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US poet laureate Ada Limón: ‘Things can grow here, and I can grow here.’
by Elizabeth Lund, CSM Contributor
from United States
Ada Limón starts her tenure as U.S. poet laureate on Sept. 29. She is the 24th poet laureate and was named to the post by the librarian of Congress.Shawn Miller/Library of Congress
Award-winning poet Ada Limón begins her term as the 24th poet laureate of the United States on Sept. 29 with a reading of her work at the Library of Congress. Ms. Limón, who is of Mexican American descent, is the first Chicana to hold the post. She succeeds Joy Harjo, the first Native American poet laureate, who served three terms in the position (2019-2022).
Ms. Limón has published six acclaimed collections, most recently “The Hurting Kind,” and hosts the podcast series “The Slowdown” from American Public Media, which was launched as part of Tracy K. Smith’s poet laureateship in 2019. She also teaches in the low-residency MFA in Creative Writing program of Queens University of Charlotte, in North Carolina.
In a recent interview, Ms. Limón said she feels privileged to be named poet laureate because the position will allow her “to help people connect with poetry on a larger scale, something that has always been really important to me, both as an artist and as a person.”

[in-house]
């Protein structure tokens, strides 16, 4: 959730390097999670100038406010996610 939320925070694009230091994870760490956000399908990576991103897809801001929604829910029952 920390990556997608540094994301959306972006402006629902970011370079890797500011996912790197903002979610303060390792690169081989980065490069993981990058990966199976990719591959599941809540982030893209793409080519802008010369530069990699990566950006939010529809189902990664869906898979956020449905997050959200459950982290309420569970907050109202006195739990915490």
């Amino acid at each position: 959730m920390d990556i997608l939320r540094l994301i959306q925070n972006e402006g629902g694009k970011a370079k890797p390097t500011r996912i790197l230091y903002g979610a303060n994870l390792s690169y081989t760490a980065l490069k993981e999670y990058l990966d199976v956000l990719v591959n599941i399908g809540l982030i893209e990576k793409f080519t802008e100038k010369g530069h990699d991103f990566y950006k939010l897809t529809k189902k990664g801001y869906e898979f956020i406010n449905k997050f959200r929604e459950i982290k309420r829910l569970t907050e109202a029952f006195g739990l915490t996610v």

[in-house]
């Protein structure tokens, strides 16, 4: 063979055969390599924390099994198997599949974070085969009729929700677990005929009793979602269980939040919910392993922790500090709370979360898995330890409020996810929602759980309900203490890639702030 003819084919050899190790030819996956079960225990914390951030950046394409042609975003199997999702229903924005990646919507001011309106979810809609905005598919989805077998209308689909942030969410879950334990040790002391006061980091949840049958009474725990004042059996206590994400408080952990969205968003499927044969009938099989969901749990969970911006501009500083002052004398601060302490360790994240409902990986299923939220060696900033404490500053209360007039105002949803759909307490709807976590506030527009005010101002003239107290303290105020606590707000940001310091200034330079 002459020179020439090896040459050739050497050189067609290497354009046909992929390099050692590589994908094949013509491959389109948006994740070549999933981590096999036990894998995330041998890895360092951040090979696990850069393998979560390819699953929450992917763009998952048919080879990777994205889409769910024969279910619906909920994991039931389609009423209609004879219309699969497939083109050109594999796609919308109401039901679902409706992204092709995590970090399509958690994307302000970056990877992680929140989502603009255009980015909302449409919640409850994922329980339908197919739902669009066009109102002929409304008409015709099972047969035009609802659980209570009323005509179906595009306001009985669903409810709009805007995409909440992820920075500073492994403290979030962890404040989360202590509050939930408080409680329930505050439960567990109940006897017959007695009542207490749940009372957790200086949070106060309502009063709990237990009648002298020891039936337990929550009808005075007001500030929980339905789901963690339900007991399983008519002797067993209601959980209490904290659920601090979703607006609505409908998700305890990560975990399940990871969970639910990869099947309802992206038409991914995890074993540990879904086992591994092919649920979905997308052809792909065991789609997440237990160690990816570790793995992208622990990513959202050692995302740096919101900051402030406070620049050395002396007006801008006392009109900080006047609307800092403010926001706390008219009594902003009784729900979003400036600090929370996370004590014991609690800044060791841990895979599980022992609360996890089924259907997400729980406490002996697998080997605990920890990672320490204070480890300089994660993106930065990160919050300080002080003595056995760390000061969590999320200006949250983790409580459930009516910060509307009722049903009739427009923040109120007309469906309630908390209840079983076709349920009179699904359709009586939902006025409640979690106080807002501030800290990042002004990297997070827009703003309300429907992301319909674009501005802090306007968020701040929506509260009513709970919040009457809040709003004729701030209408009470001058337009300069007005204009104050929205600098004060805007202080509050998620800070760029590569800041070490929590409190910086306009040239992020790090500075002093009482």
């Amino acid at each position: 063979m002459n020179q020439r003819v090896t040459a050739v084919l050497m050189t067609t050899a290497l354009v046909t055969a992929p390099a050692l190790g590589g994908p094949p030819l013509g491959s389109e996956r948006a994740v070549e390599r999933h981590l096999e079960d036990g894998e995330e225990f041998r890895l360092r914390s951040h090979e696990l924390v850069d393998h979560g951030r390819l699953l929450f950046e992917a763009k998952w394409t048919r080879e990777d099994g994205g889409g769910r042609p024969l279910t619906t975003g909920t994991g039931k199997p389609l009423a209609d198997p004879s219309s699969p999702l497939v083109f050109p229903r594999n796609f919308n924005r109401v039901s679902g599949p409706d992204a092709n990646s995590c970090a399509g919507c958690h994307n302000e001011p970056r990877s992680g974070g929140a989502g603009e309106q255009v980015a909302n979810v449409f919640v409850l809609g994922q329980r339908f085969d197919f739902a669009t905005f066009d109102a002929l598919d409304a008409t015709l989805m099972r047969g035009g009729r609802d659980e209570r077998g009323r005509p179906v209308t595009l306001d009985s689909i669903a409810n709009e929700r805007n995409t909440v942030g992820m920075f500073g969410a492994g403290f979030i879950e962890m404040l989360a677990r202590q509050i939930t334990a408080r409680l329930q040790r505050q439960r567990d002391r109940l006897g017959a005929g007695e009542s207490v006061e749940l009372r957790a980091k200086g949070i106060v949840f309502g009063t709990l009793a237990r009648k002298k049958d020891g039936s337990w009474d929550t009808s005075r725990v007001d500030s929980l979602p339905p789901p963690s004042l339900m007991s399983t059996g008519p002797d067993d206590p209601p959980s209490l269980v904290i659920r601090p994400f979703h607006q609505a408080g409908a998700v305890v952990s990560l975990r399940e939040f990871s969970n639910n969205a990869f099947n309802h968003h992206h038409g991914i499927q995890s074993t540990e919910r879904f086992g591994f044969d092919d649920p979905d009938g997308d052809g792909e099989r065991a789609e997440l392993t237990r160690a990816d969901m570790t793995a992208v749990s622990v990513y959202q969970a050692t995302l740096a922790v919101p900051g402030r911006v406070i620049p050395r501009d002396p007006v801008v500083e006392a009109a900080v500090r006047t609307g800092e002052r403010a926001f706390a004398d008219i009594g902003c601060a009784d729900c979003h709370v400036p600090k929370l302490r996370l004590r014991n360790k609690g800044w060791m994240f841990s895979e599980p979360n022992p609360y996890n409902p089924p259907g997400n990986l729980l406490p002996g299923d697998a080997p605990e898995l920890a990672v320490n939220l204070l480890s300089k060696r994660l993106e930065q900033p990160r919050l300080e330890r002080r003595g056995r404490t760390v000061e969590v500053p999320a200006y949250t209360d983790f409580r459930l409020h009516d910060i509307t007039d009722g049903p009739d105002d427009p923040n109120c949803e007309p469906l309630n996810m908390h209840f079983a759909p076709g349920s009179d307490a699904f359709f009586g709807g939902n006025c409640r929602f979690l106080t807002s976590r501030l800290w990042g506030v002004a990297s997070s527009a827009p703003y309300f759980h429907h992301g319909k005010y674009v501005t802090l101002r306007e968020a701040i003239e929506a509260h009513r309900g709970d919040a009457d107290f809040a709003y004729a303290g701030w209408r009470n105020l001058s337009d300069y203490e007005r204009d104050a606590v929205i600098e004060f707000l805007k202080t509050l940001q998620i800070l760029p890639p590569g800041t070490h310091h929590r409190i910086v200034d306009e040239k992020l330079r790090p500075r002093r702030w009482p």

Ms. Limón, whose poems often focus on the natural world, intends to use poetry to help people reclaim their humanity and to repair our relationship with the earth.
“At a time like this, it feels like we need so many things that aren’t art,” she says. “We need an end to war and we need a solution for the climate crisis. But to become disillusioned about what poetry and art can do is in some ways to forget that, yes, we need to survive as a people, but we also need to flourish. We’ve been living very much in survival mode since March of 2020. I think poetry can remind us that there is a way to live that is wholehearted, that recognizes our wholeness.”
Poetry helps us do that, she says, by “allowing us to walk into the room of ourselves” and reconsider who we are. “It’s been very easy in the past two years to go numb, to kind of guard ourselves, to be brave and strong and resilient. But I think there is power in recognizing that we are emotional beings and that sometimes we need to be hit by a poem and maybe even weep a little,” she says. “Poetry can help us feel tenderness or vulnerability, and then you can also leave it.”
Reconnecting with nature can happen anywhere, says Ms. Limón, who grew up in Sonoma, California. She earned a Bachelor of Arts in drama from the University of Washington and a Master of Fine Arts in poetry from New York University, before working in marketing for several years in New York.
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